Back up files to prepare for ‘Big One’, says Phivolcs chief

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To prepare for the “Big One” — a potentially catastrophic earthquake — it is crucial to back up files and put the redundancy principle in place.

Photo shows Phivolcs director Renato Solidum. Credit: DOST
Photo shows Phivolcs director Renato Solidum. Credit: DOST

That’s the advice from Dr. Renato U. Solidum Jr., DOST undersecretary for disaster risk management and mitigation and head of the Philippine Institute of Volcanology and Seismology (Phivolcs) on how to keep IT systems working when a big earthquake hits Metro Manila.

“Back up systems or put up mirror sites to secure data and to ensure that critical operations” will continue to function, he said.

The IT operations of businesses and national governments and businesses must be spread out or have back-ups in strategically located sub-offices away from Metro Manila, Solidum said.

He pointed out that since most of the country’s government and business operations are concentrated in the metropolis, the effect on governance and business may be felt nationwide.

“Preparedness must be done at all levels — from community organizations up to the local and national governments,” Solidum said. “Everyone must be involved. There must be immediate backup of systems or mirror sites for data security and other critical operations.”

The last major earthquake that hit Metro Manila killed 268 when an apartment building collapsed; the epicenter of the Magnitude 7.3 quake was in Casiguran, Quezon. The next major shake just might be closer to home, and the consequences will be horrific, he said.

If and when the 10-kilometer East Valley Fault System moves, and generate at least a Magnitude 6.2 temblor, it will spell disaster for the towns of Rodriguez and San Mateo in Rizal, he said.

It will be worse when the 100-km West Valley Fault generates a Magnitude 7.2 tremor.

“The West Valley has moved four times in 1,400 years, in intervals of 400 to 600 years,” Solidum explained, adding that the last major movement occurred about 358 years ago, so it’s likely that it will shift again.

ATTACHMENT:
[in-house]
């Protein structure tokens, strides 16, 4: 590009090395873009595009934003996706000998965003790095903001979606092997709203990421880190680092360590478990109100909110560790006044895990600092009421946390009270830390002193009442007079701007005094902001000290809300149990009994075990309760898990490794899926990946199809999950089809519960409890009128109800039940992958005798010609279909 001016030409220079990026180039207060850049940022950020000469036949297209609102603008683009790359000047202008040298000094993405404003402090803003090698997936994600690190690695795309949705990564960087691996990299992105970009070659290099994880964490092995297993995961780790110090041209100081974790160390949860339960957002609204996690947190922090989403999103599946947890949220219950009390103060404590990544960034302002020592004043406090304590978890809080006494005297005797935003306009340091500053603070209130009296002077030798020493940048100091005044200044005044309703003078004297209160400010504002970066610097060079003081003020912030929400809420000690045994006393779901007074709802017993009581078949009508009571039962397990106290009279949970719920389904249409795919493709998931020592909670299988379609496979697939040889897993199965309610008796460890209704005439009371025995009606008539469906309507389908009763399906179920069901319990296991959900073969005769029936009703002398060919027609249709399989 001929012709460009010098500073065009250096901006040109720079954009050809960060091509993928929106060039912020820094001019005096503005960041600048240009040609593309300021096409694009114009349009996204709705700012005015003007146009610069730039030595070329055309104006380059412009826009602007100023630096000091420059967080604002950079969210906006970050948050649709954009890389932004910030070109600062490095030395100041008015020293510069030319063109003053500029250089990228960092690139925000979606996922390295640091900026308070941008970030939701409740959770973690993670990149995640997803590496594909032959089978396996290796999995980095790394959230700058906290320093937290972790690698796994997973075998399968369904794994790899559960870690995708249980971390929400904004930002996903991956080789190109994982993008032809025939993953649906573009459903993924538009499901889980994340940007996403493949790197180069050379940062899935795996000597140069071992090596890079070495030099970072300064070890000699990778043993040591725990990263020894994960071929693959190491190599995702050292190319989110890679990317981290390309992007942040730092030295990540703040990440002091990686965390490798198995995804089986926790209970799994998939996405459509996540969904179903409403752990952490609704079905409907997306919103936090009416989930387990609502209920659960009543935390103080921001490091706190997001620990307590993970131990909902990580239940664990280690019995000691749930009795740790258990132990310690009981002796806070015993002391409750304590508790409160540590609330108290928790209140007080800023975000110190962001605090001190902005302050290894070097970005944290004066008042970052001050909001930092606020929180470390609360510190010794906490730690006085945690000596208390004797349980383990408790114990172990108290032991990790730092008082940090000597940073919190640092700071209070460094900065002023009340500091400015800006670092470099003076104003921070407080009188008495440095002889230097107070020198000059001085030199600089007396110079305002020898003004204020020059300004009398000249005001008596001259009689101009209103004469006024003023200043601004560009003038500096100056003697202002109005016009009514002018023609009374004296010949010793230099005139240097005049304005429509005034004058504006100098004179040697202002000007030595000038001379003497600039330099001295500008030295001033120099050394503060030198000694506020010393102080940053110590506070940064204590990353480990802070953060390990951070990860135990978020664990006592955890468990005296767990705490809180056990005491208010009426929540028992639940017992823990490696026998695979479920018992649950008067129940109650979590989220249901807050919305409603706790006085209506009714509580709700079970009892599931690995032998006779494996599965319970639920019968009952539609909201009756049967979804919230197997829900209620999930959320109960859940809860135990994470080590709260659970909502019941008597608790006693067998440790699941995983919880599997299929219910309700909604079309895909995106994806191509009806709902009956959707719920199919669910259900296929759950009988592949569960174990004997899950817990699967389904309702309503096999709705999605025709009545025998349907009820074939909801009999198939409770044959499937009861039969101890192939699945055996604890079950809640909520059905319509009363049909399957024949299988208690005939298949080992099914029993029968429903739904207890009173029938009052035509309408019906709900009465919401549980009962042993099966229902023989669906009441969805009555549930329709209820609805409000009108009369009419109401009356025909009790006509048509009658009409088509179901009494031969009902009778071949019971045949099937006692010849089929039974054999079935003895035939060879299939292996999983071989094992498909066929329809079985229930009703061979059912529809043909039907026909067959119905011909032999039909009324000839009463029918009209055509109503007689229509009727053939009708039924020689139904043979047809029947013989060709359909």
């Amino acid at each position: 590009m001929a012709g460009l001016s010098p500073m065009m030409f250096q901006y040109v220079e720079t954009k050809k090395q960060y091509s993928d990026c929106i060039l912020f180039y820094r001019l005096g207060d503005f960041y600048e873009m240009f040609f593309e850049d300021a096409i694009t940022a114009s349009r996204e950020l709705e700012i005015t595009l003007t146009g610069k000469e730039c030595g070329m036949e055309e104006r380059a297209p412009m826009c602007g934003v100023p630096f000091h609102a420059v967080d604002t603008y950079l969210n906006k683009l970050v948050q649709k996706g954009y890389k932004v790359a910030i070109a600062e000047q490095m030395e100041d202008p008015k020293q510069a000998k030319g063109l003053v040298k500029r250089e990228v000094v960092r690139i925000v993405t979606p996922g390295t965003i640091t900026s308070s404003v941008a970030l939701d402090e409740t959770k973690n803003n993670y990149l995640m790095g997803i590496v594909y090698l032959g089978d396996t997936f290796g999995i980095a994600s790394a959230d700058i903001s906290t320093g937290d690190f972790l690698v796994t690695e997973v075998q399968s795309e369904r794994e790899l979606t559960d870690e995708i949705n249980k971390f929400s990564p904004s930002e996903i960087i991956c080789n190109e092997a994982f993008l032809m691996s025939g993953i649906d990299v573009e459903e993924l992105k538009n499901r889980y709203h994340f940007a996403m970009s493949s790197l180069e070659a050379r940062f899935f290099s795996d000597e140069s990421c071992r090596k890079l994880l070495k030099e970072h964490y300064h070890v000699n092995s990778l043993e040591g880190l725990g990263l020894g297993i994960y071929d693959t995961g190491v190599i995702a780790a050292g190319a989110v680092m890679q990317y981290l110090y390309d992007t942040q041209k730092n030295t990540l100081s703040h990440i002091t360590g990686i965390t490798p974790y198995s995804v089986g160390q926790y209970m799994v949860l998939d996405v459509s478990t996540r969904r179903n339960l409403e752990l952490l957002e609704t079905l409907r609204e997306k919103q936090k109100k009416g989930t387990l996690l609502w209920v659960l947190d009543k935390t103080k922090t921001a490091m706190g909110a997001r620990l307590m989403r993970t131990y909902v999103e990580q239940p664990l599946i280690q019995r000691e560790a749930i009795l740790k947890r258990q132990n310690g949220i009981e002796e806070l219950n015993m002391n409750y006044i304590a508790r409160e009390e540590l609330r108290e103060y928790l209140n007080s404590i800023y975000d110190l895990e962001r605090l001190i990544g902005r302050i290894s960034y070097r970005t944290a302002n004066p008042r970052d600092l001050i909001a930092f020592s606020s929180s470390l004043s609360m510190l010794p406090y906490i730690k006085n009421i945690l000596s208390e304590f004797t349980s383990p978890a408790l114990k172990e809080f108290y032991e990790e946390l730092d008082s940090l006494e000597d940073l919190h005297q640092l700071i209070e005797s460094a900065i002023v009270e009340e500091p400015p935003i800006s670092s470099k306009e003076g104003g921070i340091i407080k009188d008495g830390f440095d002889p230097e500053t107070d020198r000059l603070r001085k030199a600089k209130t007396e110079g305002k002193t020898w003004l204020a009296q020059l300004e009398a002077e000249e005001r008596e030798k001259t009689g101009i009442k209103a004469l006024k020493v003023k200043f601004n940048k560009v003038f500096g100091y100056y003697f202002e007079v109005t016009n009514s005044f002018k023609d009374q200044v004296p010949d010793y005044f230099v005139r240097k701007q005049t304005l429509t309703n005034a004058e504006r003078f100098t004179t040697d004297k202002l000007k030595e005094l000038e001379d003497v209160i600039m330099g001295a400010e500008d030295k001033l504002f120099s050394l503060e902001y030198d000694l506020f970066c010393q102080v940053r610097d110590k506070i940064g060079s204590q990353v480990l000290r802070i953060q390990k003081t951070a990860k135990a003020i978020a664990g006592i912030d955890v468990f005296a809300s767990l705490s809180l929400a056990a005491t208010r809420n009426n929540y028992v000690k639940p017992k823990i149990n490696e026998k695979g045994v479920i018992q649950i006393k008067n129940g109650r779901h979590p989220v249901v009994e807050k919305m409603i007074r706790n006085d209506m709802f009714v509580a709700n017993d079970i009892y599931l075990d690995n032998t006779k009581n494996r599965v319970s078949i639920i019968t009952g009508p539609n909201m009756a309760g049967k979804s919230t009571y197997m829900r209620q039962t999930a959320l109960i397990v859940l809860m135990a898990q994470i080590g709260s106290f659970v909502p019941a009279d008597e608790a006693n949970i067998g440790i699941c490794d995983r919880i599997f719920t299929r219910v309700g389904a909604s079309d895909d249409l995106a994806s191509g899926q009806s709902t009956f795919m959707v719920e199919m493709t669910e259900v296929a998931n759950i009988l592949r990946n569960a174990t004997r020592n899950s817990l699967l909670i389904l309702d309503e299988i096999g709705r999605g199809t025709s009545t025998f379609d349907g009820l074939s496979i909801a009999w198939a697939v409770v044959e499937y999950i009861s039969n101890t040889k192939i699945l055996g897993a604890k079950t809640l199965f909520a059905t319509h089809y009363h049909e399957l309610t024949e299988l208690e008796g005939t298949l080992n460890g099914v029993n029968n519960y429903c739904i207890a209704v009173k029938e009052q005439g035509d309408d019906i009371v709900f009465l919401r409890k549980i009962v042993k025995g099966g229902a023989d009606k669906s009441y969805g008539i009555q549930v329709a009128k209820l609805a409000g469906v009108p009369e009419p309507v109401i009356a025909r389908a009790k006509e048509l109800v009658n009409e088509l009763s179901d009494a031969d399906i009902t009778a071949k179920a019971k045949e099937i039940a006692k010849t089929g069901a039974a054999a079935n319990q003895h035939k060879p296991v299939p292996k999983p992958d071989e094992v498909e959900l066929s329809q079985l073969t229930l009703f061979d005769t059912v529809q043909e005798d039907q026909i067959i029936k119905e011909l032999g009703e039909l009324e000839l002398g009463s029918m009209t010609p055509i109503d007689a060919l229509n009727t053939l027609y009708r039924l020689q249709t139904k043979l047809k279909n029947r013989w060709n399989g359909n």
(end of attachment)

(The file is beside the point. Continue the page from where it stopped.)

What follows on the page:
Fire and building damage will be more common in the West Quadrant. More bridges will be damaged in the North and South Quadrants, while more buildings and bridges will go down in the East Quadrant.

The ground movement will affect Dona Remedios Trinidad, Norzagaray and San Jose Del Monte City in Bulacan; Rodriguez in Rizal; Quezon City, Marikina, Pasig, Makati, Taguig and Muntinlupa; the cities of San Pedro, Bi?an, Sta. Rosa, Cabuyao and Calamba in Laguna; and the towns of Carmona, General Mariano Alvarez and Silang in Cavite.

The West Valley Fault traverses central business districts through which major roads pass such as C5, Ortigas Avenue, Marcos Highway, and the South Luzon Expressway. It is also near to the SLEX interchange in Alabang and Susana Heights.

A worst case scenario (Magnitude 7.2 temblor along the West Valley Fault) study conducted by the Japan International Cooperation Agency and Phivolcs show that 12.7 percent of houses, 8 percent to 10 percent of public buildings, 11 percent of 10-30 storey buildings and 2 percent of 30-60 storey structures will be heavily damaged.

The figures indicate that whether an IT system is housed in a home office or in a large computer room, all are potentially at risk from the fury of the Big One.

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